• 34.
    Ziels, Ryan M.
    et al.
    Department of Civil Engineering, The University of British Columbia, Vancouver, BC, Canada.
    Svensson, Bo H
    Linköping University, Department of Thematic Studies, Tema Environmental Change. Linköping University, Faculty of Arts and Sciences. Linköping University, Biogas Research Center.
    Sundberg, Carina
    Linköping University, Department of Management and Engineering, Environmental Technology and Management. Linköping University, Faculty of Arts and Sciences.
    Larsson, Madeleine
    Linköping University, Department of Thematic Studies, Tema Environmental Change. Linköping University, Faculty of Arts and Sciences. Linköping University, Biogas Research Center.
    Karlsson, Anna
    Scandinavian Biogas Fuels AB, Stockholm, Sweden.
    Shakeri Yekta, Sepehr
    Linköping University, Department of Thematic Studies, Tema Environmental Change. Linköping University, Faculty of Arts and Sciences. Linköping University, Biogas Research Center.
    Microbial rRNA gene expression and co-occurrence profiles associate with biokinetics and elemental composition in full-scale anaerobic digesters2018In: Microbial Biotechnology, ISSN 1751-7907, E-ISSN 1751-7915, Vol. 11, no 4, p. 694-709Article in journal (Refereed)
    Abstract [en]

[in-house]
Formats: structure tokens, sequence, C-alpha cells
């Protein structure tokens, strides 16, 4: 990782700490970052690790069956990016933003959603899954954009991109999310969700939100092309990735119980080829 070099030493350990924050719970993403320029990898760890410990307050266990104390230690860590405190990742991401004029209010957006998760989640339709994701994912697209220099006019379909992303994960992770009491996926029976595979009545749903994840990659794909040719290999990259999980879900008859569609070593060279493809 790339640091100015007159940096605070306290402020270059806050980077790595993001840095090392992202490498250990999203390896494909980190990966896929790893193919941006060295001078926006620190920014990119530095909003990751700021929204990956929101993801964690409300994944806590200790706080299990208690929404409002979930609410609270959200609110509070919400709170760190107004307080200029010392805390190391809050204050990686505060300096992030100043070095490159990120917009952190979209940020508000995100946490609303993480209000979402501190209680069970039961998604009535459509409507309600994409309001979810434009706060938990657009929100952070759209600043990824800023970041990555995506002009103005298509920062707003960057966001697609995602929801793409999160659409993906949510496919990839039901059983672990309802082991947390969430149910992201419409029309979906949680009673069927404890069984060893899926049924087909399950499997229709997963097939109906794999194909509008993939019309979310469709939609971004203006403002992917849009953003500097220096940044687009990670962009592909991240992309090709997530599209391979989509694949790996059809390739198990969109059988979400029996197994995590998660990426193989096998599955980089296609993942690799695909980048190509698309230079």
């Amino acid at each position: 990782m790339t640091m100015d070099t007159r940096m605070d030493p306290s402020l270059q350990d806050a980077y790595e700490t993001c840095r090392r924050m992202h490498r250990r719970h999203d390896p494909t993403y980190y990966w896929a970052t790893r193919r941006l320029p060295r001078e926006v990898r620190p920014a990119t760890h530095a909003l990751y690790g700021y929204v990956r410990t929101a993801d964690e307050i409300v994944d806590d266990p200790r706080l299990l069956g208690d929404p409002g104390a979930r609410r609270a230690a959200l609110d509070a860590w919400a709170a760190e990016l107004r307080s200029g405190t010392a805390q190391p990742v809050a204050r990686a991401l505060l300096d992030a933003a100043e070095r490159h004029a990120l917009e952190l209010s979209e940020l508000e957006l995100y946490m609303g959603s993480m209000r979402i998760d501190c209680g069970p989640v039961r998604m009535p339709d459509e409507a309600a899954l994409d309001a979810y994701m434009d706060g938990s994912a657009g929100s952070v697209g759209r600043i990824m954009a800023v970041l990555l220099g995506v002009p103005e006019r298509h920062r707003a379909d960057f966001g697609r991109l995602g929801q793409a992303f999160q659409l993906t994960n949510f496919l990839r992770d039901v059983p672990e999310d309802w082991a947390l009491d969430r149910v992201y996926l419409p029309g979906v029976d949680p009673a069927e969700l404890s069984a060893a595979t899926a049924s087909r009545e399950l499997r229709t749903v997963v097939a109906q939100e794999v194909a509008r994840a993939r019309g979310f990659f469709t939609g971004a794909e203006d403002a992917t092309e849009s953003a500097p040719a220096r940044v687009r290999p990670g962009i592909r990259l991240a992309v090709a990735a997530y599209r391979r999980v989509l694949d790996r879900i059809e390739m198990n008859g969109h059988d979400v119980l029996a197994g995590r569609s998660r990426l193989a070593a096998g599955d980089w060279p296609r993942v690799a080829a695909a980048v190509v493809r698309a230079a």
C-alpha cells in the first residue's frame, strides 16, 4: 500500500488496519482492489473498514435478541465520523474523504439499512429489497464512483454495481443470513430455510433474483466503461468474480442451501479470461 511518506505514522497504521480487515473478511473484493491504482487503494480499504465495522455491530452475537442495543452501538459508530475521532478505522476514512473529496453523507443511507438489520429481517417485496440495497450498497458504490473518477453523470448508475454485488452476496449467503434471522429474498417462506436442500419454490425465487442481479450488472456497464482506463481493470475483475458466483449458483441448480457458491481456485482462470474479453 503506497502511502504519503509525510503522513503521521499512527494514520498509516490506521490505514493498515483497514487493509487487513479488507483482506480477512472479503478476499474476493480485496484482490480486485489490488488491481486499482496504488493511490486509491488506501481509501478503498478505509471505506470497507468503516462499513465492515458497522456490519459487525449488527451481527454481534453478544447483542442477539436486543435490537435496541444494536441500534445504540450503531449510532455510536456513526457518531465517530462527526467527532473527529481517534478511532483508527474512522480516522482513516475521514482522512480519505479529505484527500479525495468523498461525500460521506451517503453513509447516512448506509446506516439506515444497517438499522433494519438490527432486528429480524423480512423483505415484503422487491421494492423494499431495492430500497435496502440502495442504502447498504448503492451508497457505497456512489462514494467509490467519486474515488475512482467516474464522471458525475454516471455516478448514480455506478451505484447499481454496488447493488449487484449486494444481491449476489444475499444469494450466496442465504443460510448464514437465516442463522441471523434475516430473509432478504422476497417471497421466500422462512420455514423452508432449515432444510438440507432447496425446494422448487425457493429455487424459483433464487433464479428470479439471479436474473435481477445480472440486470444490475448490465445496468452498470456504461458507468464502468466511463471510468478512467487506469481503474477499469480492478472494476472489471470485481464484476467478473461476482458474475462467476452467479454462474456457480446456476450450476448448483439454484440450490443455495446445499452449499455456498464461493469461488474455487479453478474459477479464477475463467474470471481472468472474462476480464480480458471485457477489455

This study examined whether the abundance and expression of microbial 16S rRNA genes were associated with elemental concentrations and substrate conversion biokinetics in 20 full-scale anaerobic digesters, including seven municipal sewage sludge (SS) digesters and 13 industrial codigesters. SS digester contents had higher methane production rates from acetate, propionate and phenyl acetate compared to industrial codigesters. SS digesters and industrial codigesters were distinctly clustered based on their elemental concentrations, with higher concentrations of NH3-N, Cl, K and Na observed in codigesters. Amplicon sequencing of 16S rRNA genes and reverse-transcribed 16S rRNA revealed divergent grouping of microbial communities between mesophilic SS digesters, mesophilic codigesters and thermophilic digesters. Higher intradigester distances between Archaea 16S rRNA and rRNA gene profiles were observed in mesophilic codigesters, which also had the lowest acetate utilization biokinetics. Constrained ordination showed that microbial rRNA and rRNA gene profiles were significantly associated with maximum methane production rates from acetate, propionate, oleate and phenyl acetate, as well as concentrations of NH3-N, Fe, S, Mo and Ni. A co-occurrence network of rRNA gene expression confirmed the three main clusters of anaerobic digester communities based on active populations. Syntrophic and methanogenic taxa were highly represented within the subnetworks, indicating that obligate energy-sharing partnerships play critical roles in stabilizing the digester microbiome. Overall, these results provide new evidence showing that different feed substrates associate with different micronutrient compositions in anaerobic digesters, which in turn may influence microbial abundance, activity and function.